Due to overriding concerns with the quality of the internal investigations to date, the Integrated Care Board (ICB) has agreed that there should be an independent review of the care provided by AWP. This independent review will also consider the response of SWASFT and Montpelier Health Centre to Maia’s mental health crisis.

Following the conclusion of the inquest into Maia’s death, Anna Schroder said:

“Our grief at the loss of Maia is profound and devastating. She was deeply loved and we will miss her forever. Maia was an amazing daughter, who touched so many with her compassion, fierce intelligence, energy and creative spirit. It has been traumatic to hear services identify extensive safety learnings and flaws in their risk assessment and information sharing processes, representing missed opportunities to help Maia in her mental health crisis. We are frustrated at the coroner’s uncritical findings, but welcome the forthcoming independent review into Maia’s care by the ICB.”

The family were represented by Leanne Devine, partner at Leigh Day and also Tim Baldwin, Barrister at Garden Court Chambers.

The family were also disappointed that was that they were not awarded legal aid funding to cover representation at the hearing when all other Interested Persons were legally represented funded by the public purse. The family were kindly assisted by Tim Baldwin on a pro bono basis.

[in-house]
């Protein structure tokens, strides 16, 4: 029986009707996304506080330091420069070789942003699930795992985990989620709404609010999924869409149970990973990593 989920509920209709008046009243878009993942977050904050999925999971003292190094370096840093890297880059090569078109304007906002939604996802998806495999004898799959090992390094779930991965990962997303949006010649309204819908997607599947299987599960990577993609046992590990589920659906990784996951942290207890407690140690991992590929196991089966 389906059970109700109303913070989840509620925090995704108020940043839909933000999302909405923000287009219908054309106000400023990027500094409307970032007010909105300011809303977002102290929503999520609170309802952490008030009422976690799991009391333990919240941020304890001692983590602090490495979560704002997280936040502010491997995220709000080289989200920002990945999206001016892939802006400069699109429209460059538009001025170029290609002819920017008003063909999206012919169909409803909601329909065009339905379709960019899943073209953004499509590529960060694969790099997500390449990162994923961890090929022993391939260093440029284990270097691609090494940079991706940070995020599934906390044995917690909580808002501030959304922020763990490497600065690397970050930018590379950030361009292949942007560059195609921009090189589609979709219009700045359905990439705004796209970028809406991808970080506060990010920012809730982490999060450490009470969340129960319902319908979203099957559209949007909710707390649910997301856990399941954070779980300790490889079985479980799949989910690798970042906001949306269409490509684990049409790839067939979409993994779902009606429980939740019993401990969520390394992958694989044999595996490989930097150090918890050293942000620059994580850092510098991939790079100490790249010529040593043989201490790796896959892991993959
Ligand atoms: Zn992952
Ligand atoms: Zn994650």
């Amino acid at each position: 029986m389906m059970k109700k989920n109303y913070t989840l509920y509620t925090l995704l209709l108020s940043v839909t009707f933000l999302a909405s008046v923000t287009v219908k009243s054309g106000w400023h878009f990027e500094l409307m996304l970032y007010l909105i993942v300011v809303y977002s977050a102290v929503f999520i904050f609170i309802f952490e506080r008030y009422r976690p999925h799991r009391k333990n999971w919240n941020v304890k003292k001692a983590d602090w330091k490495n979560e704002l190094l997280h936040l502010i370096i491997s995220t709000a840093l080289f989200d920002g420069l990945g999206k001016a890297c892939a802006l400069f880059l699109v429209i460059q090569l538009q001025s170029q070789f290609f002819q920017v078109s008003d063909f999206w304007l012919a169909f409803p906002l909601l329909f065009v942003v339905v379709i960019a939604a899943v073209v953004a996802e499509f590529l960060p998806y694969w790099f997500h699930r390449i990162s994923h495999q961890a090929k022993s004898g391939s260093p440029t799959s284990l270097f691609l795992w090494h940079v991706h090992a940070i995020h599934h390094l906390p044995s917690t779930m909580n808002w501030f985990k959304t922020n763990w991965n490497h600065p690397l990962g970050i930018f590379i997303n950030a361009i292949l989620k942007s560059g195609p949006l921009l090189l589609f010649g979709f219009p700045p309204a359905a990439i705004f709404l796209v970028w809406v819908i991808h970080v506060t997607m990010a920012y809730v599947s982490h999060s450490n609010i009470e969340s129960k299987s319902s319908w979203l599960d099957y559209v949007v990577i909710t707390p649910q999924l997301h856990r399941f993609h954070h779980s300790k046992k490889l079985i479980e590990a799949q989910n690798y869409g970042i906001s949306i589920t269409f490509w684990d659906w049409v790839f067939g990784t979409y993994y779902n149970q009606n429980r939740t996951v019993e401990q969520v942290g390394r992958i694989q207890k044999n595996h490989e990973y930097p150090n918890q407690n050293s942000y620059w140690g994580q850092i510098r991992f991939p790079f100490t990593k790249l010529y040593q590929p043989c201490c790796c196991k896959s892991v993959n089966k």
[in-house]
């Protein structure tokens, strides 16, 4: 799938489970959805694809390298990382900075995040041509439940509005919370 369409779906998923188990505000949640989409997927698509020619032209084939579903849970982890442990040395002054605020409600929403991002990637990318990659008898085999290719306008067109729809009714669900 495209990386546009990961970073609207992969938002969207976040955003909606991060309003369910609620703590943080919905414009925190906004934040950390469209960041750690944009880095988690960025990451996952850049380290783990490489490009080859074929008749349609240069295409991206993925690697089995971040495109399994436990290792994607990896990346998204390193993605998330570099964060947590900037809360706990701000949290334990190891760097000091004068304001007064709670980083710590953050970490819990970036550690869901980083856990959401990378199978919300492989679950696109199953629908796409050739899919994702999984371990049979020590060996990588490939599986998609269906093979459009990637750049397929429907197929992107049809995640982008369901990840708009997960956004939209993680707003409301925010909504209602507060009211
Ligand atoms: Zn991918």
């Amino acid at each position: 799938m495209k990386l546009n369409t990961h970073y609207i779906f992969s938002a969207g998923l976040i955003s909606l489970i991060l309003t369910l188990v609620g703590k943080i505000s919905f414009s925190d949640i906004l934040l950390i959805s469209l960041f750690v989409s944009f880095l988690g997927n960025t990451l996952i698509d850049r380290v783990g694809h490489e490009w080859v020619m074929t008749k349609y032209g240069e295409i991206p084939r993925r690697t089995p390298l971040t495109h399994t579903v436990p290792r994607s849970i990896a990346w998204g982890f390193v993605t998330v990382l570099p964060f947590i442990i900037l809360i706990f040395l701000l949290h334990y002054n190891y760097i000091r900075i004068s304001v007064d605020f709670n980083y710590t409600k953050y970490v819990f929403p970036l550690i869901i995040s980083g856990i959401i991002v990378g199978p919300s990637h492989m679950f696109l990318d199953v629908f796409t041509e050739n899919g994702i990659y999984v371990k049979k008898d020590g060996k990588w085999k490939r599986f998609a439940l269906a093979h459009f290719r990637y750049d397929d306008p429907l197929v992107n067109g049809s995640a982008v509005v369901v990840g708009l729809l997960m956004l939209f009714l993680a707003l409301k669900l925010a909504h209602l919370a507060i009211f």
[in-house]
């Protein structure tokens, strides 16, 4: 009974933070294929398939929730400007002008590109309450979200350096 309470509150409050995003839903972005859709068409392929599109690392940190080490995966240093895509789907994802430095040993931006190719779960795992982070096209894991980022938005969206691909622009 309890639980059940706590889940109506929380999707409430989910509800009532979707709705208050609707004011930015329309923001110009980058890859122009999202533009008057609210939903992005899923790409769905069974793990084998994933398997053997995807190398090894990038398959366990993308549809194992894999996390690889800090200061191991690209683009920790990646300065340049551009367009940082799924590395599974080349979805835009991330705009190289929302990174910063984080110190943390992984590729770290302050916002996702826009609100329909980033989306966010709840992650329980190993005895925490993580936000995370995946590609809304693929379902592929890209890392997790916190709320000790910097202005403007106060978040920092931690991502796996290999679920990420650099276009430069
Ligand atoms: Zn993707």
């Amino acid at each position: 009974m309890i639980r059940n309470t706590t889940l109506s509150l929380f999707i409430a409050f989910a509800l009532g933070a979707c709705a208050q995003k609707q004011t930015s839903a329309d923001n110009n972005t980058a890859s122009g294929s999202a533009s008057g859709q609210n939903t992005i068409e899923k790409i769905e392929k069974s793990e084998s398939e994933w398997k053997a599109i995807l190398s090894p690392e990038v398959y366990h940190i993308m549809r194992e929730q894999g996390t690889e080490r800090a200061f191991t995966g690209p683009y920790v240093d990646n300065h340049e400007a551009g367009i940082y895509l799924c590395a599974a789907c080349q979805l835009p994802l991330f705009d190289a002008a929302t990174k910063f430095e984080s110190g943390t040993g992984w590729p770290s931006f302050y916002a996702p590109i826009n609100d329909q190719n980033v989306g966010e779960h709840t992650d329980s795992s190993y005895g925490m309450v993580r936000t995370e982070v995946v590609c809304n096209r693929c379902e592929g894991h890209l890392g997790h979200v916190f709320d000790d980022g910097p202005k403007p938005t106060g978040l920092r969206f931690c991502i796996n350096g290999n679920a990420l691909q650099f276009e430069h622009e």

Anna Schroder is represented by Leigh Day partner Leanne Devine, who said:

“This is a tragic case where Maia’s family knew that she needed help and reached out to numerous professionals to get the help she needed. Unfortunately, they did not get urgent assistance and as a result Maia took her own life. Maia’s family have been tenacious with their investigation surrounding the circumstances of Maia’s death. The initial findings from AWP were inadequate and Maia’s family had to push for a full serious incident investigation. Due to ongoing concerns about the adequacy of that investigation, it has now been agreed by the Integrated Care Board that a separate investigation independent to AWP is needed. We hope the evidence heard in the Inquest will assist the further investigations into Maia’s death.

“With regard to the coroner’s conclusion, the family are disappointed that the coroner has returned a non-critical conclusion as he has done in other cases involving AWP. We urge the ICB to ensure that there is an independent investigation carried out to prevent ongoing failures with the mental health care in the Bristol area.”

Maia’s family are supported by INQUEST who have highlighted numerous cases where failures have been identified in the care provided by AWP but the same coroner has returned uncritical conclusions.

It is noted that the coroner is due to return conclusions in relation to the death of Evangeline Wilson of Bristol who took her own life aged 24 in July 2022. Like Maia, there are concerns around the involvement of the Avon and Wiltshire Mental Health Partnership NHS Trust in Evangeline’s care at the time that she took her own life.